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anonymous
 one year ago
Tums tablets (contain Calcium Carbonate and other inert substances) when ingested react with gastric juice (HCl) in the stomach to give off CO2(g). When a 1.328 g tablet reacted with 40.00mL HCL (density 1.140g/mL), CO2 was given off and the resulting solution weighed 46.699g. Calculate the number of liters of CO2 was released if it's density is 1.81 g/L.
anonymous
 one year ago
Tums tablets (contain Calcium Carbonate and other inert substances) when ingested react with gastric juice (HCl) in the stomach to give off CO2(g). When a 1.328 g tablet reacted with 40.00mL HCL (density 1.140g/mL), CO2 was given off and the resulting solution weighed 46.699g. Calculate the number of liters of CO2 was released if it's density is 1.81 g/L.

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anonymous
 one year ago
Best ResponseYou've already chosen the best response.0@toxicsugar22 @aaronq

anonymous
 one year ago
Best ResponseYou've already chosen the best response.0@Abhisar @iambatman can you help?

anonymous
 one year ago
Best ResponseYou've already chosen the best response.0Know the chemical equation to this reaction?

anonymous
 one year ago
Best ResponseYou've already chosen the best response.0\[\sf CaCO_3 ~(s) + 2HCl~ (aq) \longrightarrow CO_2 ~(g) +CaCl_2 ~(aq)+H_2O~(l)\] given: \[\sf reacted:1.328 \ \ g \ CaCO_3\]\[\sf reacted: 40.00 \ mL \ HCl \times \frac{1.140 ~ g~ HCl}{1 ~ mL~ HCl} = 45.60~ g~ HCl\]\[\sf solution ~ weight ~=46.699~ g\]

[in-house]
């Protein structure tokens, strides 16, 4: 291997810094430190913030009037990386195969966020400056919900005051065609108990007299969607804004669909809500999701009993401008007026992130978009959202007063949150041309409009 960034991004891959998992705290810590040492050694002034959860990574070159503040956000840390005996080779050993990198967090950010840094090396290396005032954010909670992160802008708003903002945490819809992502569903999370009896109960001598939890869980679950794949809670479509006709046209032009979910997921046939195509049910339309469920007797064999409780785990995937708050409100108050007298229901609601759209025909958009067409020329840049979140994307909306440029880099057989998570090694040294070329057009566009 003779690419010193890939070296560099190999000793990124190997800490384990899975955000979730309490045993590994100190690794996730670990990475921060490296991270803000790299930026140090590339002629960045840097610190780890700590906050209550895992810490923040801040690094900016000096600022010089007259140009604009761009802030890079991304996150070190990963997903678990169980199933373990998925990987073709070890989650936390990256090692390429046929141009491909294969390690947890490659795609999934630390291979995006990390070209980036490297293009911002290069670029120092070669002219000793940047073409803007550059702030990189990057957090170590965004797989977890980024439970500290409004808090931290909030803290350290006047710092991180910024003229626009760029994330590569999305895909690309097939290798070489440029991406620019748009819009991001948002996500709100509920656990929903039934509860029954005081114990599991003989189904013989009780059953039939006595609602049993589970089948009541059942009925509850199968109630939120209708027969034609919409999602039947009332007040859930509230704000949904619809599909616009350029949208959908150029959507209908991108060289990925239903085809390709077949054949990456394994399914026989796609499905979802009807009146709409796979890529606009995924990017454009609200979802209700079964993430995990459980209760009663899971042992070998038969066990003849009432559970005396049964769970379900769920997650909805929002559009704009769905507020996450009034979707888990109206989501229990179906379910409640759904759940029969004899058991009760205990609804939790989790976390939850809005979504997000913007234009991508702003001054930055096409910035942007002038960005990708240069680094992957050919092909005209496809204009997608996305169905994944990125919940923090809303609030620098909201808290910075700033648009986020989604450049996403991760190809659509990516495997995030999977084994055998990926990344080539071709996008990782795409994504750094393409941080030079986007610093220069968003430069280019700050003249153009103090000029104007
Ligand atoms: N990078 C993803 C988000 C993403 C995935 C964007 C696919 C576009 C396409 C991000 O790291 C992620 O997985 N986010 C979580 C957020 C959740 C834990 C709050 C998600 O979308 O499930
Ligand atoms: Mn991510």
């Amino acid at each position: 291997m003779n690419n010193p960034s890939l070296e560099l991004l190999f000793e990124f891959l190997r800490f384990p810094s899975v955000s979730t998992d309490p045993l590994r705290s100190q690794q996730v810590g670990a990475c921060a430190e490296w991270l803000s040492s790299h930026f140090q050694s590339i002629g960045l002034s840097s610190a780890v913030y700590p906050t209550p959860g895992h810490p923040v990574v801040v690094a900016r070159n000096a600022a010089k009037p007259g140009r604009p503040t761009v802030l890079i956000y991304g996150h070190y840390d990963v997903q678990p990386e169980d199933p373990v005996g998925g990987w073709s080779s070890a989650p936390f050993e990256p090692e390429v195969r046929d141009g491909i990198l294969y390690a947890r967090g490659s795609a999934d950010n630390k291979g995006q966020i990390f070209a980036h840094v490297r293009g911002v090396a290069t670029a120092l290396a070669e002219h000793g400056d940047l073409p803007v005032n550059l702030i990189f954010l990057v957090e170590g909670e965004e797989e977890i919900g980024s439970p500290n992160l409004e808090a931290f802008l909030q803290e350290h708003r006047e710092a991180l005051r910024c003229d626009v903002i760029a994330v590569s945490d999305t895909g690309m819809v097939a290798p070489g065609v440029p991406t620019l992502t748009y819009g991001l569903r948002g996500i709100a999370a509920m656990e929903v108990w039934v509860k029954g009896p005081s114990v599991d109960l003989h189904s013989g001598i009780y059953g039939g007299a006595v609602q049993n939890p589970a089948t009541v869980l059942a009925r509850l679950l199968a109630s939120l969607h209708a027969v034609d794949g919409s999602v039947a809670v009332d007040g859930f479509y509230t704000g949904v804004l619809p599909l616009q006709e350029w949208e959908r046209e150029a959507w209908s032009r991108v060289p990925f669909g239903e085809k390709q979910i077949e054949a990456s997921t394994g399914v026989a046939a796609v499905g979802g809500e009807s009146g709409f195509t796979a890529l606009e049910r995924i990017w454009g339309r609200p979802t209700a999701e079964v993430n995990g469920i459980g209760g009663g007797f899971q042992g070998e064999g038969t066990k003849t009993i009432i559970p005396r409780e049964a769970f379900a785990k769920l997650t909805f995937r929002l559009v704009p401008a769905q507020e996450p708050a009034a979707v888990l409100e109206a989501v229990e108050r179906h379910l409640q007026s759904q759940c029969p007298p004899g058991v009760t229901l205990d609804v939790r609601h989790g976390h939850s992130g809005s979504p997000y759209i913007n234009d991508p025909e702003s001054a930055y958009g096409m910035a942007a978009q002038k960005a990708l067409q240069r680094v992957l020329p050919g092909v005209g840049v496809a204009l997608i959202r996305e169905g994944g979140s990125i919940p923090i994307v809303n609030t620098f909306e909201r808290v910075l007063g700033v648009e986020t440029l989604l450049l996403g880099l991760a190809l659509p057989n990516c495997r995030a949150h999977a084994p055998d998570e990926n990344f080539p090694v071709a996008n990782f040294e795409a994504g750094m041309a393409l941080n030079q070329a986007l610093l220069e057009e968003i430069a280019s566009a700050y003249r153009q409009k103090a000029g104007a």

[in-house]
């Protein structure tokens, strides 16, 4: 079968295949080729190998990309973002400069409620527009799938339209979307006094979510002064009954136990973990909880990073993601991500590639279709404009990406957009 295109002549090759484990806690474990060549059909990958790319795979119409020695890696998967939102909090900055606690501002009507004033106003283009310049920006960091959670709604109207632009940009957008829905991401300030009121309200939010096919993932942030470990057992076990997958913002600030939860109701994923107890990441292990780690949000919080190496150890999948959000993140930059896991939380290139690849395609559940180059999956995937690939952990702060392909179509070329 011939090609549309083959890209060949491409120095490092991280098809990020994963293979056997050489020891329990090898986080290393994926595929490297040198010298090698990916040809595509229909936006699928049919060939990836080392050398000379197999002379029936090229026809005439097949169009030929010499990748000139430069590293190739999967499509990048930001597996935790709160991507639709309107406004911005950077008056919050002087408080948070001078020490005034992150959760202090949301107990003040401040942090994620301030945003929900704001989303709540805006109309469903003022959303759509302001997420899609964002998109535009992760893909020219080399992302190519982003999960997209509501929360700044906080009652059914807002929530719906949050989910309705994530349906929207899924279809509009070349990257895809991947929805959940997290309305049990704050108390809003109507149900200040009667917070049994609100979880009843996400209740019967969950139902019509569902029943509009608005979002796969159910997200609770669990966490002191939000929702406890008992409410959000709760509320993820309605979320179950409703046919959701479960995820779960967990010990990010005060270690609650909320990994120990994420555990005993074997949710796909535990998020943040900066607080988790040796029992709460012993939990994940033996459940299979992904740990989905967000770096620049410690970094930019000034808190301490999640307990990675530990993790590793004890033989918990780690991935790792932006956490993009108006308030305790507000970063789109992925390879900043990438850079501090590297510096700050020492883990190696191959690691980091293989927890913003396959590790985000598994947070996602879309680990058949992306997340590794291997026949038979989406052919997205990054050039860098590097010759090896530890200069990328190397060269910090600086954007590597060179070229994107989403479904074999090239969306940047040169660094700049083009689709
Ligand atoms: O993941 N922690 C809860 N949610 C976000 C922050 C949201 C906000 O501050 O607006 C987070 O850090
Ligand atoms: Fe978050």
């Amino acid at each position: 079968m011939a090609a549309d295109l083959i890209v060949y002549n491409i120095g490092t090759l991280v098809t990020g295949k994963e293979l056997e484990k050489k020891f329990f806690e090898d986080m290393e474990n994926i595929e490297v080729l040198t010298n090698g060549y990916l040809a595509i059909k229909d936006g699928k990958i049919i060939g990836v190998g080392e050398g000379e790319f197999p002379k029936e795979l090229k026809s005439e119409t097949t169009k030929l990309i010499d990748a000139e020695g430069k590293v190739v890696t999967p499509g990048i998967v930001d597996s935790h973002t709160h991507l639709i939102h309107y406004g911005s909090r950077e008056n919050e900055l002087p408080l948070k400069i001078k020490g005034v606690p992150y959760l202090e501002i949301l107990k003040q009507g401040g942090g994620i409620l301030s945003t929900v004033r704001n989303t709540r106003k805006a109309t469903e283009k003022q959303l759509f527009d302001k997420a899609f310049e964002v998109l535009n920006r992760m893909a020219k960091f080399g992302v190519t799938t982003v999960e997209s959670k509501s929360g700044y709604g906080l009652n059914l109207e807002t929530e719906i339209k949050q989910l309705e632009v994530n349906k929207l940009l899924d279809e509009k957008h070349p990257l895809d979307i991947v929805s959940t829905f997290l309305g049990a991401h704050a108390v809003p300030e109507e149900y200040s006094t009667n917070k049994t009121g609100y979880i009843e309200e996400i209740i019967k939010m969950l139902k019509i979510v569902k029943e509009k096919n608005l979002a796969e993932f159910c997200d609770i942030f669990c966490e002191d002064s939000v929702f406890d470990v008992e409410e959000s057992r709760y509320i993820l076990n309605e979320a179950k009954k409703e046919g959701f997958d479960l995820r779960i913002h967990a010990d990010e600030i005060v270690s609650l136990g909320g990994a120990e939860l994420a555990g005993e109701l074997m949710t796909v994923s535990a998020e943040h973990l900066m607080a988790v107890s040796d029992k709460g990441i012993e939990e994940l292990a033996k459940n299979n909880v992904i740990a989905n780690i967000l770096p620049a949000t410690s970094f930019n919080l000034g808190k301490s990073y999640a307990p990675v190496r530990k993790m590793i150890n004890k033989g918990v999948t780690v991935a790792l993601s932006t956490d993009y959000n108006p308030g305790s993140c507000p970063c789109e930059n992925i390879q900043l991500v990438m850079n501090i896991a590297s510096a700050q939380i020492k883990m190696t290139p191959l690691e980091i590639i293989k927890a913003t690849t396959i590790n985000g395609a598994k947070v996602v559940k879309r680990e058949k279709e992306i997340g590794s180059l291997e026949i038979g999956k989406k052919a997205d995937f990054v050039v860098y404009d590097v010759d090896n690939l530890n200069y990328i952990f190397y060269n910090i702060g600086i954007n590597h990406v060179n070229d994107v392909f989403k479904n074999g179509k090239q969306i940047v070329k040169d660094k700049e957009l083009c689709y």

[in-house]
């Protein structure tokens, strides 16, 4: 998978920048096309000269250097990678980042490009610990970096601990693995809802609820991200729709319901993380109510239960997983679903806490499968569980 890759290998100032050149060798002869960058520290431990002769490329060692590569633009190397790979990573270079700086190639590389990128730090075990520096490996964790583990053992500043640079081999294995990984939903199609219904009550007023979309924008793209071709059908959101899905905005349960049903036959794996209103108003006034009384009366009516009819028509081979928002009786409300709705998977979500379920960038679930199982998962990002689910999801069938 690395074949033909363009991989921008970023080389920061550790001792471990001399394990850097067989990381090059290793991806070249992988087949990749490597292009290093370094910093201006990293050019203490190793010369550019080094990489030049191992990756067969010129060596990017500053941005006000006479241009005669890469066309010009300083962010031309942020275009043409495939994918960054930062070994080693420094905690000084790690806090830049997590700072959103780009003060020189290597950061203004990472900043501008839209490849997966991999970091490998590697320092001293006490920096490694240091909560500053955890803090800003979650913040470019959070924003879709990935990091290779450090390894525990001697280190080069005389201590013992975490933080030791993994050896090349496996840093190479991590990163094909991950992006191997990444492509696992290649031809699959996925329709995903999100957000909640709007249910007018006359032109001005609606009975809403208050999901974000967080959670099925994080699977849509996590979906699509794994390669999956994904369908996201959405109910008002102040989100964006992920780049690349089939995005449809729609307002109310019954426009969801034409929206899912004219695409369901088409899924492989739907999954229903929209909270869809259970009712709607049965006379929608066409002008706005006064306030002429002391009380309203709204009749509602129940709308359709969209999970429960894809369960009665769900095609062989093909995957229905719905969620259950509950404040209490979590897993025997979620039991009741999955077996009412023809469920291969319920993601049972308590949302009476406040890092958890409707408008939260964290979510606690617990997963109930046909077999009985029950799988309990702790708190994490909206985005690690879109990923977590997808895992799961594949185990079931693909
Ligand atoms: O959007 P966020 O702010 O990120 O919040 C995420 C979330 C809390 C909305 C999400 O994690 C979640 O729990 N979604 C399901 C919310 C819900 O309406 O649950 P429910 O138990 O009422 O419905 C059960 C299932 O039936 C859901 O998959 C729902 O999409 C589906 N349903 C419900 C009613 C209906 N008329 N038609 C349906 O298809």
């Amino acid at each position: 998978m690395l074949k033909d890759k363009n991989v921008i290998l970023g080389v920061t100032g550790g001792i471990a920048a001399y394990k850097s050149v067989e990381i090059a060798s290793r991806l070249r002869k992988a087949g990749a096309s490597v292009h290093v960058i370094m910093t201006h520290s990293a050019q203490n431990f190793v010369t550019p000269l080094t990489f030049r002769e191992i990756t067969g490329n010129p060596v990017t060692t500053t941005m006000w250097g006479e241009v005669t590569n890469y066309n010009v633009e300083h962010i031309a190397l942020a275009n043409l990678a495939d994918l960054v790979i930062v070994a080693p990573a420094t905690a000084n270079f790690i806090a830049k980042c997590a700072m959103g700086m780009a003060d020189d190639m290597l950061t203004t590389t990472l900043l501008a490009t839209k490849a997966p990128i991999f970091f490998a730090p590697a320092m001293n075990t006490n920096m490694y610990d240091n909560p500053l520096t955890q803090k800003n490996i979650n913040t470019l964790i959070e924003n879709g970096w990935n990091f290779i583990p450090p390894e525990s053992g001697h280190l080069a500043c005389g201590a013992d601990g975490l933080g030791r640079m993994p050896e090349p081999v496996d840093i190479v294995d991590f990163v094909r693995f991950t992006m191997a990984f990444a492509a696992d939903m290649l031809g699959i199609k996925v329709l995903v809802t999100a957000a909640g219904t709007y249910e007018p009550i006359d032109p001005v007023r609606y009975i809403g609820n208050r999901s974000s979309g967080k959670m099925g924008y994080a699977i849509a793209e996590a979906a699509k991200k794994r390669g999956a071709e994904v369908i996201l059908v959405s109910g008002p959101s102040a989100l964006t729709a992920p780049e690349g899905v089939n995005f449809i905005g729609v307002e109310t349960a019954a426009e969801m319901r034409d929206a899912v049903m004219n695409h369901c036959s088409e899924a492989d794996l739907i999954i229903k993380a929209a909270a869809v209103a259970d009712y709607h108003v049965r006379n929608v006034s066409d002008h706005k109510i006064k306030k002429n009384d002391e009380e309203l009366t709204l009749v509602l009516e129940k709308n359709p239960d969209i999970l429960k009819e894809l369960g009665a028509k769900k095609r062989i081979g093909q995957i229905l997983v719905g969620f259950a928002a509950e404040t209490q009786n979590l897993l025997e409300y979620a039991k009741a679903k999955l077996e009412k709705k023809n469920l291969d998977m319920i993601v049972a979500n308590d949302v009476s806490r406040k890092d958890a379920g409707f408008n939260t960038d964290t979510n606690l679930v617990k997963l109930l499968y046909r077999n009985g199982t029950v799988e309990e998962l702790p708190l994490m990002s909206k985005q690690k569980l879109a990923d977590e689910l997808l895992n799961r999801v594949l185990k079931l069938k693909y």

anonymous
 one year ago
Best ResponseYou've already chosen the best response.0@Empty what do you do with the resulting weight....

anonymous
 one year ago
Best ResponseYou've already chosen the best response.0Weight of reactantresulting weight=weight of CO2 in g Density is mass/volume. They give you the density of CO2

anonymous
 one year ago
Best ResponseYou've already chosen the best response.0Since carbon dioxide is released then measured

anonymous
 one year ago
Best ResponseYou've already chosen the best response.0"Weight of reactants" Forgot the s in reactants in my earlier post.

anonymous
 one year ago
Best ResponseYou've already chosen the best response.0Okay, well... \[\sf weight~ of ~reactant  resulting ~weight \]\[\sf = (1.328 ~g ~CaCO_3~+~45.60~ g~ HCl) ~ 46.699~g\]\[\sf =46.928~g  46.699~g \]\[\sf = 0.23~ g~ CO_2\]

anonymous
 one year ago
Best ResponseYou've already chosen the best response.0\[\sf 0.23 ~g~ CO_2 ~\times \frac{1~L}{1.81~g~CO_2} = 0.127~L ~CO_2 =\boxed{ 0.13~L~CO_2} \]

anonymous
 one year ago
Best ResponseYou've already chosen the best response.0Yea, that is right, but it should be in 3 sf since density of CO2 has the least (3sf) Nice job!

anonymous
 one year ago
Best ResponseYou've already chosen the best response.0Oh, I thought it was based on the lowest # of sf

anonymous
 one year ago
Best ResponseYou've already chosen the best response.0Ahh, so it must match up to the density of carbon dioxide given.

anonymous
 one year ago
Best ResponseYou've already chosen the best response.00.13 is 2 sf since, since 0 does not count as a sf 0.127 has 3 sf since 0 does not count as a sf

anonymous
 one year ago
Best ResponseYou've already chosen the best response.0Thanks for the help @jhannybean and @shalante...but how do you know that the resulting weight is all CO2???

anonymous
 one year ago
Best ResponseYou've already chosen the best response.0\(\sf CO_2\) is a gas and is the only thing lost after the reaction happens

anonymous
 one year ago
Best ResponseYou've already chosen the best response.0\(\color{#0cbb34}{\text{Originally Posted by}}\) @Jhannybean Okay, well... \[\sf weight~ of ~reactant  resulting ~weight\]\[\sf = (1.328 ~g ~CaCO_3~+~45.60~ g~ HCl) ~ 46.699~g\]\[\sf =46.928~g  46.699~g\]\[\sf = 0.23~ g~ CO_2\] \(\color{#0cbb34}{\text{End of Quote}}\) This is the initial weight of both reactants when they react minus the weight of the resulting solution (minus the \(\sf CO_2\)); so the weight you get is of the \(\rm CO_2\) lost. Does that make sense?
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